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Just after your Cancer surgery You are likely to be sleepy. Exactly how sleepy you are and how quickly you recover depends on the type of operation, and the type and length of your anesthetic. People vary in how they feel straight after a general anesthetic. Some people feel fine but others feel • groggy • cold • sick • a bit confused • sad • anxious • tearful When you first go back to the ward the nurses carry on checking you – at first this is every 15 minutes. They gradually check you less often as you recover, so that within a few hours it is every 4 hours. The checks include your blood pressure, pulse, temperature and your wound. You have a dressing over your wound. You might have some tubes near it to drain any fluid that builds up. You have a drip giving you fluids into a vein until you can eat and drink again. You might also have a tube in your bladder called a catheter. This stays in until you can get up to pass urine normally. Pain control Pain can usually be very well controlled after surgery. Your doctors and nurses give you painkillers by drip or as tablets or liquids if you need them. For some operations you might have an injection of anesthetic into nearby nerves (a nerve block). This can work very well to control pain. You might also have a small pump attached to a drip so that you can give your own pain medicine as you need it. It is important that pain is well controlled, so do tell your nurse if you don’t think it is working well enough. As well as making you more comfortable, the painkillers also help you to move around and breathe properly, which helps with your recovery. Any pain gradually gets better as your wound heals. Possible problems after surgery There are some possible problems after any surgery. These include • wound infection • chest infection • blood clots • fluid collection around the wound Your doctors and nurses do their best to prevent you getting these complications. They ask you to help yourself too. Getting up and moving around as soon as possible after your operation helps to prevent chest infections and blood clots. A physiotherapist might also teach you breathing exercises to help prevent chest infections. To help prevent blood clots they teach you leg exercises and give you elastic stockings to wear while you are in bed. Your nurses might give you an injection just under the skin to minimise the risk of blood clots. After some types of operation, you might carry on having these injections for 4 weeks. Before you go home, your nurse might teach you to do these injections yourself. Or a district nurse might come to your house to do them. You might have antibiotics to help prevent infection. You may have them through your drip at first. But once you are eating and drinking, you can take them as tablets. You might also have drainage tubes close to the wound to stop fluid collecting around the operation site. This is important because, as well as being uncomfortable or painful, fluid that doesn't drain away can become infected. Below is a short video showing breathing and circulation exercises after surgery. Click on the arrow to watch it. Eating and drinking again When you can eat and drink again depends on the type of operation you had. Most people can drink and then eat on the day of their operation. After some operations, such as bowel surgery, you might not be able to eat until the next day. This is because your bowel takes time to start working again. When you do begin eating and drinking you might need to start slowly. Your nurses may suggest that you start with sips of water as soon as you are fully awake and then build up gradually. They will tell you when and what you can eat and drink. They might give you a carbohydrate rich drink to give you energy and help your recovery. Getting up and about How quickly you can get out of bed and move around depends on the type of operation you had. For most operations you get up the same day or the next day. Your nurses and the physiotherapist tell you when you can get up. They help you if you can't move around easily by yourself. It is good to get moving as soon as possible. This helps you recover and reduces the chances of other problems, such as a chest infection and blood clots. Seeing people Seeing people after an operation can be tiring. But as soon as you feel up to it, you can have visitors. It might help to tell people beforehand whether you are likely to have a drip or any other tubes so that they know what to expect. This is especially important for children. cancer specialist doctor in Punjab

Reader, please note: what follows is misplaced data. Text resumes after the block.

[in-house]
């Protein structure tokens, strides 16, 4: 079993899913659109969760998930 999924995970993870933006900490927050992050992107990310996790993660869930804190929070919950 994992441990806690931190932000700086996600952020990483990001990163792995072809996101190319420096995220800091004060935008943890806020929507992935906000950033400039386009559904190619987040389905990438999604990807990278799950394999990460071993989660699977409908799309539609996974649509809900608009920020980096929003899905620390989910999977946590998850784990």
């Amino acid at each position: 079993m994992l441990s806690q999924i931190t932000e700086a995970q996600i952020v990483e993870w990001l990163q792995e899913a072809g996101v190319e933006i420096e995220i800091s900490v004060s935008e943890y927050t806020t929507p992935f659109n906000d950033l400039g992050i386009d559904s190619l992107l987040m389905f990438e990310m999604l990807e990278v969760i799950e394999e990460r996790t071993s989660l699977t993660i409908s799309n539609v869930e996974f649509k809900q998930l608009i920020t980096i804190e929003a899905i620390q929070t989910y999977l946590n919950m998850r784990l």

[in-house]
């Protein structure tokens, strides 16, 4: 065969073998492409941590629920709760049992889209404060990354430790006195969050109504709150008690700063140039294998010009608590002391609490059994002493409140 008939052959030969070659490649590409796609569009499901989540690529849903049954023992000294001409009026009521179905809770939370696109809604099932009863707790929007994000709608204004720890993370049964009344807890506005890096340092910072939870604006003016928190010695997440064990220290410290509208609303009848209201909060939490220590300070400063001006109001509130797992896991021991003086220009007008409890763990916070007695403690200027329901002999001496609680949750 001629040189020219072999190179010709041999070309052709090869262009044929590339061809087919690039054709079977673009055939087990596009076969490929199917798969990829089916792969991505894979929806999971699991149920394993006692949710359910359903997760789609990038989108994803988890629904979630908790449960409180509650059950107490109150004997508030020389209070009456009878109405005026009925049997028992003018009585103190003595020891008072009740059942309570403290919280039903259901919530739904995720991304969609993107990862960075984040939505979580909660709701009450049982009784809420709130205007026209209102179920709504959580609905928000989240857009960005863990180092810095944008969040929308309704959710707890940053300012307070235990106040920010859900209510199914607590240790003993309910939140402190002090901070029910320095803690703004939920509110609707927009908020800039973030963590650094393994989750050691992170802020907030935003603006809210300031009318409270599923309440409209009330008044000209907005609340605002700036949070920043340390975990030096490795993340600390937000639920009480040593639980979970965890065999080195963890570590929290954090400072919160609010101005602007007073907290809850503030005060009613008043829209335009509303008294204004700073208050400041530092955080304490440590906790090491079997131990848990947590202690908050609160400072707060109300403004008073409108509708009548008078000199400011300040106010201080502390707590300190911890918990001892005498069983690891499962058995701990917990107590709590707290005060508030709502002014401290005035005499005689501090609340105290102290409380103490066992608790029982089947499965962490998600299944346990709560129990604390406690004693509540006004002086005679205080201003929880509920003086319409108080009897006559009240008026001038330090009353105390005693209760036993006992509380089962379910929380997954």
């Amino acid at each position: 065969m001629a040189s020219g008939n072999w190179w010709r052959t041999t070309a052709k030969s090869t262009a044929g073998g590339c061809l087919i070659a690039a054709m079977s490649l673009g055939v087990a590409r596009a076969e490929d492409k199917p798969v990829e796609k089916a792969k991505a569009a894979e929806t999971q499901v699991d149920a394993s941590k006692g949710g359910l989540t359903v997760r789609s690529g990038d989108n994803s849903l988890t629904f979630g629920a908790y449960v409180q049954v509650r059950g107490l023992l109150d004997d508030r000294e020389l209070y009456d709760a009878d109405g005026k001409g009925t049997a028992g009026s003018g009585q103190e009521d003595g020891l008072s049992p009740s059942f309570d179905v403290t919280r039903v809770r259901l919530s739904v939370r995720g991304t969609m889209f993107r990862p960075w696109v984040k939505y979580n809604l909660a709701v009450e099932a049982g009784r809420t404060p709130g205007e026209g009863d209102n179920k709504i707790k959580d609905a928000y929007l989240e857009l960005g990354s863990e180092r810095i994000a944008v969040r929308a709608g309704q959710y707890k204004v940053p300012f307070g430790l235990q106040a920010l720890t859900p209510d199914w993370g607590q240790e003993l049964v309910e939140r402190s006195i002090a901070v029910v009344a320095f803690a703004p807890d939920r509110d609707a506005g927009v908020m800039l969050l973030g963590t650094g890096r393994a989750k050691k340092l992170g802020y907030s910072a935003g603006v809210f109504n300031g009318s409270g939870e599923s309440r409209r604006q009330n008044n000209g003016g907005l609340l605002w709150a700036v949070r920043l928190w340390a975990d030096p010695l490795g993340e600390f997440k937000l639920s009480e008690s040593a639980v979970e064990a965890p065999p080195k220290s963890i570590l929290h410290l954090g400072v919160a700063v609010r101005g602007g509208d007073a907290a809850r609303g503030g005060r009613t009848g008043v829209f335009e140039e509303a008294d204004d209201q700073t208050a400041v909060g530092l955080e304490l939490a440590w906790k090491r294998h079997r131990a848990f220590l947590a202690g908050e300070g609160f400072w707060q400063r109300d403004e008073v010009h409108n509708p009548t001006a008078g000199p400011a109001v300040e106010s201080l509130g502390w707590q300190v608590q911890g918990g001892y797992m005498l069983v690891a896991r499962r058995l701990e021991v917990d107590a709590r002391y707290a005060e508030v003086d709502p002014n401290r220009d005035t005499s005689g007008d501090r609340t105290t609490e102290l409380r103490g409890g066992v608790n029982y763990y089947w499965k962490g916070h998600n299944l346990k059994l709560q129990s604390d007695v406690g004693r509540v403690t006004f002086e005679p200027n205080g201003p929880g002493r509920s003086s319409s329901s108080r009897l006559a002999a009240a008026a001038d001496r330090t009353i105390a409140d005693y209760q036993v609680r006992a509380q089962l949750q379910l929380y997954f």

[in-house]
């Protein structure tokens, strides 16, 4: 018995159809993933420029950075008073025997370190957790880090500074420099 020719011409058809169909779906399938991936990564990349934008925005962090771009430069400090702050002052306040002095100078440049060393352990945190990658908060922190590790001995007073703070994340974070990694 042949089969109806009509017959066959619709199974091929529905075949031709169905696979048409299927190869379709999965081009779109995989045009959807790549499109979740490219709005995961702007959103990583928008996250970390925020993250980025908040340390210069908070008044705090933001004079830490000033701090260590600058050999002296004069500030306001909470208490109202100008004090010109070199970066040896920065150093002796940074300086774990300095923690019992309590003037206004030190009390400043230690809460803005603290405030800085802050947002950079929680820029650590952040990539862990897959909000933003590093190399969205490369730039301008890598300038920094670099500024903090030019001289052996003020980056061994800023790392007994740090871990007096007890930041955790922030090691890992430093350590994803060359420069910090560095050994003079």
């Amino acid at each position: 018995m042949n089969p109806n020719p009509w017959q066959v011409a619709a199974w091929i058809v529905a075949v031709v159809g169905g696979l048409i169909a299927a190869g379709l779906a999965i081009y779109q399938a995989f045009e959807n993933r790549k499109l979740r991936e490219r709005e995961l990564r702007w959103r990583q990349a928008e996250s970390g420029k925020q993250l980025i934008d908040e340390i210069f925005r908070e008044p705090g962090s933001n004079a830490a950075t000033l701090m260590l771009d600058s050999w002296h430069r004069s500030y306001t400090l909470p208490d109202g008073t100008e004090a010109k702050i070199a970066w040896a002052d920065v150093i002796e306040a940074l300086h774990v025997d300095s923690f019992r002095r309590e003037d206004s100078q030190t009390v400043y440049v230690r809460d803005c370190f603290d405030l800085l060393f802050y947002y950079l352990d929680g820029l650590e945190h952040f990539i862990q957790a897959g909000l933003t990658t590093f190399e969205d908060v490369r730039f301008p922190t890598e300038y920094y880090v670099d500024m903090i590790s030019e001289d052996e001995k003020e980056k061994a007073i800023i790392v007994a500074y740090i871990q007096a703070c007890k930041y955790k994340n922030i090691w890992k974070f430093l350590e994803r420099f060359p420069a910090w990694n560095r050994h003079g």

What Are the Symptoms of Prostate Cancer? There are no warning signs of early prostate cancer. Once a tumor causes the prostate gland to swell, or once cancer spreads beyond the prostate, the following symptoms may happen: A frequent need to urinate, especially at night Difficulty starting or stopping a stream of urine A weak or interrupted urinary stream Leaking of urine when laughing or coughing Inability to urinate standing up A painful or burning sensation during urination or ejaculation Blood in urine or semen These are not symptoms of the cancer itself; instead, they are caused by the blockage from the cancer growth in the prostate. They can also be caused by an enlarged, noncancerous prostate or by a urinary tract infection. Prostate Cancer doctor in Jalandhar Symptoms of advanced prostate cancer include: Dull, deep pain or stiffness in the pelvis, lower back, ribs, or upper thighs; pain in the bones of those areas Loss of weight and appetite, fatigue, nausea, or vomiting Swelling of the lower extremities Weakness or paralysis in the lower limbs, often with constipation Call Your Doctor About Prostate Cancer If: You have trouble urinating or find that urination is painful or different from normal; your doctor should examine your prostate gland to determine whether it is enlarged, inflamed with an infection, or cancerous. You have chronic pain in your lower back, pelvis, upper thighbones, or other bones. Pain in these areas can be caused by different things, including the spread of prostate cancer. You have unexplained weight loss. You have swelling in your legs. You have weakness in your legs or difficulty walking, especially if you also have constipation. Prostate Cancer Treatment in Jalandhar